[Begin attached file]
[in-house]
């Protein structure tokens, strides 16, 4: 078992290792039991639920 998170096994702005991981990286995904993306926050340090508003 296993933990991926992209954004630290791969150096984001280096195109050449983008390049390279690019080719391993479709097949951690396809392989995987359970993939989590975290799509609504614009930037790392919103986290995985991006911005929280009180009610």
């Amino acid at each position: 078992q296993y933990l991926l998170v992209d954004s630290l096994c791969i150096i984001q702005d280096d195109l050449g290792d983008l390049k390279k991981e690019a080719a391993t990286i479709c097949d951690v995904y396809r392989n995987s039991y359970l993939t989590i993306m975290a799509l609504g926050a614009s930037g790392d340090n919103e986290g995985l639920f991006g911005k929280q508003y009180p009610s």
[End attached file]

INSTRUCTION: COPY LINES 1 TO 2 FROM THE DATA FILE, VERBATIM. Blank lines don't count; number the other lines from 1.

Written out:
[in-house]
């Protein structure tokens, strides 16, 4: 078992290792039991639920 998170096994702005991981990286995904993306926050340090508003 296993933990991926992209954004630290791969150096984001280096195109050449983008390049390279690019080719391993479709097949951690396809392989995987359970993939989590975290799509609504614009930037790392919103986290995985991006911005929280009180009610």